Digital technologies for improving productivity and resilience of food manufacturing
Actors across the food manufacturing supply chain are evolving their practices to reduce waste, meet the food security challenge and address changing consumer needs, aided by the emerging technologies of the Fourth Industrial Revolution (Industry 4.0). While such improved connectivity promotes greater collaboration and customer service, it also presents new challenges and obstacles.
The UN’s Food and Agriculture Organisation (FAO) has recently highlighted that 50-70% more food must be produced by 2050 to meet the needs of the growing population and changing dietary demands. Studies also emphasise that over the past 40 years climate change has caused the loss of a third of the Earth’s arable land and that roughly one third of food produced globally for human consumption is wasted.
This project aims to encourage and enable the wide-scale adoption of digital technologies across the food sector and to develop a roadmap for implementing a transition to Industry 4.0. These include sensor technology and image recognition for real-time data collection and processing, industrial robots for food customisation and personalisation, and connectivity via ‘Internet of things’ to drive further automation and improved productivity and resilience within the food supply chain. While these technologies can help to reduce costs, arguably more important is their contribution to managing complexity, controlling operations and improving responsiveness.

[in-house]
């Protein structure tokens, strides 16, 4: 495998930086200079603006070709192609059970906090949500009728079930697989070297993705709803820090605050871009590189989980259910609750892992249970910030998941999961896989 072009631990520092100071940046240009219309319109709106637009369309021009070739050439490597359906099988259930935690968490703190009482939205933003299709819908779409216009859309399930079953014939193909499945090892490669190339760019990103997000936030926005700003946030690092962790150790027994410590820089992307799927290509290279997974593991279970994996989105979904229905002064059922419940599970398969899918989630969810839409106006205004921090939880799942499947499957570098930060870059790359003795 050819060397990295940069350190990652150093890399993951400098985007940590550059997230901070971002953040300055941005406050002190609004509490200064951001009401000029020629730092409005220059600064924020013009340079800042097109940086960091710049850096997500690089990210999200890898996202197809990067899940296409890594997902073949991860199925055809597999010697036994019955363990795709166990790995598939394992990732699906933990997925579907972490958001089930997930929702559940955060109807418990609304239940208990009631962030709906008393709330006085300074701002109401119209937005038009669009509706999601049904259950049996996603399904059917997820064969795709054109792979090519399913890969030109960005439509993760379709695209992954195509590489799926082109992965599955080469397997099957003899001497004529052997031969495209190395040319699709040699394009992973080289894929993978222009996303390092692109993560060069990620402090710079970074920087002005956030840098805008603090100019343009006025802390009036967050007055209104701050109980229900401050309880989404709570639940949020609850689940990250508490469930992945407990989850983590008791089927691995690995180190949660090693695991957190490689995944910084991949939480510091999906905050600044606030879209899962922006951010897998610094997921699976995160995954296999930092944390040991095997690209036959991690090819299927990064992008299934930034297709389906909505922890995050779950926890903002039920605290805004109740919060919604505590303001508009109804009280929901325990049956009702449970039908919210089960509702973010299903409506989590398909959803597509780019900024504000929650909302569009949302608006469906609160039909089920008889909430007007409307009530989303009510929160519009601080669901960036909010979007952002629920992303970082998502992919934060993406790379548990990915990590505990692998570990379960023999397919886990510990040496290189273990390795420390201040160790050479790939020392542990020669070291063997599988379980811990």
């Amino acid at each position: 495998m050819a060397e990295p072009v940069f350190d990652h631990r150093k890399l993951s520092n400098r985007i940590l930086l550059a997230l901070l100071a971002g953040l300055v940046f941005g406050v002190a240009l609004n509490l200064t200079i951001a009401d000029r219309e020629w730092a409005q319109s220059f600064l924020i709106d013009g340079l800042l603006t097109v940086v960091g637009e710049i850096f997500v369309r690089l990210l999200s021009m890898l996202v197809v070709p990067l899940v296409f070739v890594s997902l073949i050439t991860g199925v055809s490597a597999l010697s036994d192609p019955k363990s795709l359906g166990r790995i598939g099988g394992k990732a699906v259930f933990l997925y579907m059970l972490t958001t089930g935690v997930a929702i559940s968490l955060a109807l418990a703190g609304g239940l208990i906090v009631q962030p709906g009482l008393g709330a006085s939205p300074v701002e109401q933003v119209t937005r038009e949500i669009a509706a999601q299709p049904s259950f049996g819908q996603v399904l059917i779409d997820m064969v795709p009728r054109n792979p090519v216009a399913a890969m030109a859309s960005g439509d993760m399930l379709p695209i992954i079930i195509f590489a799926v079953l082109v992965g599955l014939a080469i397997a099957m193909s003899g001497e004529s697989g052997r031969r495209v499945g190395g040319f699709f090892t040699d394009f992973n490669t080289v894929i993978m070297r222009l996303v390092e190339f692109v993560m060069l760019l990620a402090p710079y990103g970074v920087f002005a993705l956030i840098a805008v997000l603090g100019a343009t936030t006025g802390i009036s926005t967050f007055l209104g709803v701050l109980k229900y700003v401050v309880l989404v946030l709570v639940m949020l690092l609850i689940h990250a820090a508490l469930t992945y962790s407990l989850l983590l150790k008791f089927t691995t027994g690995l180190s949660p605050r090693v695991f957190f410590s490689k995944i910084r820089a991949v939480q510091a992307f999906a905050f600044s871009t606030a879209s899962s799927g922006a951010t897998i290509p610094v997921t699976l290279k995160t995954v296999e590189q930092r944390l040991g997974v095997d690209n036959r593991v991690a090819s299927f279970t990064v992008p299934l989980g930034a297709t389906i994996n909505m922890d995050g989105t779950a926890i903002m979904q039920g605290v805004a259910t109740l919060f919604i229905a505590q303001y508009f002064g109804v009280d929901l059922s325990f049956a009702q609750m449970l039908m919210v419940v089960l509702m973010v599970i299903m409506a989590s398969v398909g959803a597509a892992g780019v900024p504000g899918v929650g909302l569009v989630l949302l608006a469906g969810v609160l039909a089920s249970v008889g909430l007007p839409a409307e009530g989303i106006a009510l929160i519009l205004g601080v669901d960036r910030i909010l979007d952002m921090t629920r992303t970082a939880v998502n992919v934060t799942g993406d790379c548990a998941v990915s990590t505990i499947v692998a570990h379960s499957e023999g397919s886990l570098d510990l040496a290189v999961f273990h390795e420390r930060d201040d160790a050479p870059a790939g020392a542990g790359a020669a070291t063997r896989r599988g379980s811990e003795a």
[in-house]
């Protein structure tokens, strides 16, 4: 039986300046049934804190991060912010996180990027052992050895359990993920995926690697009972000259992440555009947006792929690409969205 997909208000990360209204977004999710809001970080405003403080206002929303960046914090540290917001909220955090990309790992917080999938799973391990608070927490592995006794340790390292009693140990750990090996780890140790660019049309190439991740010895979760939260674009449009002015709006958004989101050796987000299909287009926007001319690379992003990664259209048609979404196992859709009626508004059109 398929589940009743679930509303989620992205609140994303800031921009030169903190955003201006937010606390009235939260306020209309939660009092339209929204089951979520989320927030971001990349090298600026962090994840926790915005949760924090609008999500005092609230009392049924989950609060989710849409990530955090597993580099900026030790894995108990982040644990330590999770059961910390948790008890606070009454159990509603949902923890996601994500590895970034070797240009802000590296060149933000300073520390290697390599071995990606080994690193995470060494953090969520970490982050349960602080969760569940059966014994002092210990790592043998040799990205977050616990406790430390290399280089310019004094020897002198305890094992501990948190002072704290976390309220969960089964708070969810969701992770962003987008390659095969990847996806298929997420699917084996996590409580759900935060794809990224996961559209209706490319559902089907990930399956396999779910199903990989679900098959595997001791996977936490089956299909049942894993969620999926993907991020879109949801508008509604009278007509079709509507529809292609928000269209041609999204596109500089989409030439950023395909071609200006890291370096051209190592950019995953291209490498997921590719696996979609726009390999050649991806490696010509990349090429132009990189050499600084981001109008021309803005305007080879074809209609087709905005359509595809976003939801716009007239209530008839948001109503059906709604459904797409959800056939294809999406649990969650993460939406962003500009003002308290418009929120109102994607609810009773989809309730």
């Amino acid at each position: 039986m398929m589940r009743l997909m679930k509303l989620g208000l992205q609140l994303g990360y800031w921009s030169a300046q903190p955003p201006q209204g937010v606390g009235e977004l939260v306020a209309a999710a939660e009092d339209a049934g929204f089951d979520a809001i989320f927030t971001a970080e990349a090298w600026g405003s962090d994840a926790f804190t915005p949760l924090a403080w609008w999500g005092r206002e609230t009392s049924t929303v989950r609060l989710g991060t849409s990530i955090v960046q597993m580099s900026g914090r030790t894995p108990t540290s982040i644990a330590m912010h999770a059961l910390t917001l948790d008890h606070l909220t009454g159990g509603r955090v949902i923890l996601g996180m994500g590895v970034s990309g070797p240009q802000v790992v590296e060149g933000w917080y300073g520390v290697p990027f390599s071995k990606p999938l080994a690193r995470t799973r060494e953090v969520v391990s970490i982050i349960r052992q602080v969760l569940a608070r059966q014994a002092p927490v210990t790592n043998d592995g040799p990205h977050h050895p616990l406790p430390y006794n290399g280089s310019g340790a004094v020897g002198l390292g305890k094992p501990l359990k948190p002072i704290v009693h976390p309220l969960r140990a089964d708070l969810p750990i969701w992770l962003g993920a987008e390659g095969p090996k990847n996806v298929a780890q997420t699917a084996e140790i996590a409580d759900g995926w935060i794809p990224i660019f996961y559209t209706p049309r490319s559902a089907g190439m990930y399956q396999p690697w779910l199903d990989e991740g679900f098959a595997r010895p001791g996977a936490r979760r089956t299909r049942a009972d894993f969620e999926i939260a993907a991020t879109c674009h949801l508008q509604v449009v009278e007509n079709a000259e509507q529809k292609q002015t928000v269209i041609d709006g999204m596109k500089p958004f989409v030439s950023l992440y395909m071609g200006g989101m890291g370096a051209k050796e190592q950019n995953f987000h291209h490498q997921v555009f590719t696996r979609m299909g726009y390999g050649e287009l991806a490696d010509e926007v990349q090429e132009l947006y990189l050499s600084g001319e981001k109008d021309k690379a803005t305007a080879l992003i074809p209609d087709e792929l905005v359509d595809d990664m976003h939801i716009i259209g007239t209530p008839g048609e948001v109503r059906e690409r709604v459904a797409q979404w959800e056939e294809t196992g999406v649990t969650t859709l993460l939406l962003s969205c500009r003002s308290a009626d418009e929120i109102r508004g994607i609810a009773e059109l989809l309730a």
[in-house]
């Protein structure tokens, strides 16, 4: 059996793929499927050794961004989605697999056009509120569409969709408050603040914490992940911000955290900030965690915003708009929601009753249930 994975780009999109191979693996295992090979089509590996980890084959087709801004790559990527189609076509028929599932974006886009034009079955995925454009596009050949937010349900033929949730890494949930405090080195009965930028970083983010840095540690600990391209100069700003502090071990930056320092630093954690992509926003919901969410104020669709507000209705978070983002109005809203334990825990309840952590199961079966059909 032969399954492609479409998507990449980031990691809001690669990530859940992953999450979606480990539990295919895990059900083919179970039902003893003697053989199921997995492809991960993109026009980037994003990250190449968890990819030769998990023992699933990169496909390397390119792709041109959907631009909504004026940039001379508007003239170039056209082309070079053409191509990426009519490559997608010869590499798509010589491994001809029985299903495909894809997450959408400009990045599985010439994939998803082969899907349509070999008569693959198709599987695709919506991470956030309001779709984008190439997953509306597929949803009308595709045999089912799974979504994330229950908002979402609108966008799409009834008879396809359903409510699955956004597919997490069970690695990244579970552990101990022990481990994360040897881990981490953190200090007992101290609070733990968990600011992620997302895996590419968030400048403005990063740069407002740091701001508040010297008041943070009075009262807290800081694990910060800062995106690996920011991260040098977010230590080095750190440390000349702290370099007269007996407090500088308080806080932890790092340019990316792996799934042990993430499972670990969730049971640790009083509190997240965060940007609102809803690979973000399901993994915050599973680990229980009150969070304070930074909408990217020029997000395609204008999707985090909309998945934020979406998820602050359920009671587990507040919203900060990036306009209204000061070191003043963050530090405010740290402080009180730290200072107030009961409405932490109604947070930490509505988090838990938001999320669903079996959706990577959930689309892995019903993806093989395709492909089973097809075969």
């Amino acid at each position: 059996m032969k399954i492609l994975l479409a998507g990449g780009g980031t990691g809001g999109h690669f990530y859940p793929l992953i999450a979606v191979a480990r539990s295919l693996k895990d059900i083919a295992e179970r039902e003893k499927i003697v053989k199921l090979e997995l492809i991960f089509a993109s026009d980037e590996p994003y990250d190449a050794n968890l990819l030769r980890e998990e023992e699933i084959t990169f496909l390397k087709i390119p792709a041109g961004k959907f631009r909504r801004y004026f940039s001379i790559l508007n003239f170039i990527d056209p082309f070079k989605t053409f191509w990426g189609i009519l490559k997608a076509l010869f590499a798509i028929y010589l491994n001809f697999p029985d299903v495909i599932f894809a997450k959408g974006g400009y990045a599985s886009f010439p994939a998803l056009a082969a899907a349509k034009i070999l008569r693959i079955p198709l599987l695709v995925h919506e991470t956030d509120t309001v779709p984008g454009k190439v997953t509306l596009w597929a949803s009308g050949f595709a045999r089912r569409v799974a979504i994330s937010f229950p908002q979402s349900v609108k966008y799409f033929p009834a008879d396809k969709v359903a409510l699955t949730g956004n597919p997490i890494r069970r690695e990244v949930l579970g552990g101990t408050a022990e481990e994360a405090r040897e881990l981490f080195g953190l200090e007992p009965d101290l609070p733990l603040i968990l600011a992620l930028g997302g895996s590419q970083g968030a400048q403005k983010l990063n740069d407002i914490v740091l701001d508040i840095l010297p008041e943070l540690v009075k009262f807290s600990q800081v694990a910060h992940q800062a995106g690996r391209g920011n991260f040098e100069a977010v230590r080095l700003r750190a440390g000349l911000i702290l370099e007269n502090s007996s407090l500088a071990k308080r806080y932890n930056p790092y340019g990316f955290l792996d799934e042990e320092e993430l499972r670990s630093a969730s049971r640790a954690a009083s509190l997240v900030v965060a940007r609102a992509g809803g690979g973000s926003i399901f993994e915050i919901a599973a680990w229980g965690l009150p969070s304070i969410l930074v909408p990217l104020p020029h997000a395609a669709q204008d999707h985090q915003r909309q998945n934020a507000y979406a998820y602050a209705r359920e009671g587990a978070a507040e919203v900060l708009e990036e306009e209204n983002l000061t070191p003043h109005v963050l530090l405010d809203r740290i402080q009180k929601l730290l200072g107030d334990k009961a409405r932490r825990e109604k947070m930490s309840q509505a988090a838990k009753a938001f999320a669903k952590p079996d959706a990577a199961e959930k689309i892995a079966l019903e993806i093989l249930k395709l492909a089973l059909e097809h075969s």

This project explores the opportunities presented by adoption of modern digital technologies within food manufacturing through three lenses, namely:
Lens 1: SMART real-time resource efficient production,
Lens 2: Resilient and productive food supply chains, and
Lens 3: Improved consumer engagement to promote sustainable consumption.
The project has identified actionable insights that are being pursued through a number of regional and national initiatives that maximise the benefits achievable through implementation of digital technologies. These include creating new food safety, quality and traceability standards; developing common standards in taxonomies for data sharing, and in data security, access and storage; generating new cost-benefit analysis tools to promote innovative business models; and finally developing user friendly cost-eﬀective digital tools to support much needed behavioural change to improve sustainable food consumption.
Professor Shahin Rahimifard - Professor of Sustainable Engineering
We aim to support actors across the food manufacturing supply chain to evolve their practices, based on the opportunities oﬀered by Industry 4.0 and associated digital technologies, to address chronic productivity and sustainability challenges.